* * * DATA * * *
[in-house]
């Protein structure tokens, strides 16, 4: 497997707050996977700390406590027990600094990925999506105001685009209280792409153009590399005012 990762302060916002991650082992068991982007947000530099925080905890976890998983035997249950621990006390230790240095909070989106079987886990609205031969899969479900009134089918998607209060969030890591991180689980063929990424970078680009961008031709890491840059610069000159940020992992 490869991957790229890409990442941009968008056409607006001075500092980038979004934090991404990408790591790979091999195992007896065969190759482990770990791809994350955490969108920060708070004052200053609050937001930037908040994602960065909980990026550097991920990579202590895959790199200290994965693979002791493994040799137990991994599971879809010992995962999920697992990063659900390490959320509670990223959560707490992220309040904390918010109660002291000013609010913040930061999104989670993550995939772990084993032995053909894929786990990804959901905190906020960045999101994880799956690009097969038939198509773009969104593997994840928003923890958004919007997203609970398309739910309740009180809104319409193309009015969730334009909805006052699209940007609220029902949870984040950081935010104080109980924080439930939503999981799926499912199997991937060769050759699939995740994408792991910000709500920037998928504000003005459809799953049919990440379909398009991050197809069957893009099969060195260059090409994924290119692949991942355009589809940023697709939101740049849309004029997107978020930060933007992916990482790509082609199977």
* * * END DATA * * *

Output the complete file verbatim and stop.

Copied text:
[in-house]
């Protein structure tokens, strides 16, 4: 497997707050996977700390406590027990600094990925999506105001685009209280792409153009590399005012 990762302060916002991650082992068991982007947000530099925080905890976890998983035997249950621990006390230790240095909070989106079987886990609205031969899969479900009134089918998607209060969030890591991180689980063929990424970078680009961008031709890491840059610069000159940020992992 490869991957790229890409990442941009968008056409607006001075500092980038979004934090991404990408790591790979091999195992007896065969190759482990770990791809994350955490969108920060708070004052200053609050937001930037908040994602960065909980990026550097991920990579202590895959790199200290994965693979002791493994040799137990991994599971879809010992995962999920697992990063659900390490959320509670990223959560707490992220309040904390918010109660002291000013609010913040930061999104989670993550995939772990084993032995053909894929786990990804959901905190906020960045999101994880799956690009097969038939198509773009969104593997994840928003923890958004919007997203609970398309739910309740009180809104319409193309009015969730334009909805006052699209940007609220029902949870984040950081935010104080109980924080439930939503999981799926499912199997991937060769050759699939995740994408792991910000709500920037998928504000003005459809799953049919990440379909398009991050197809069957893009099969060195260059090409994924290119692949991942355009589809940023697709939101740049849309004029997107978020930060933007992916990482790509082609199977």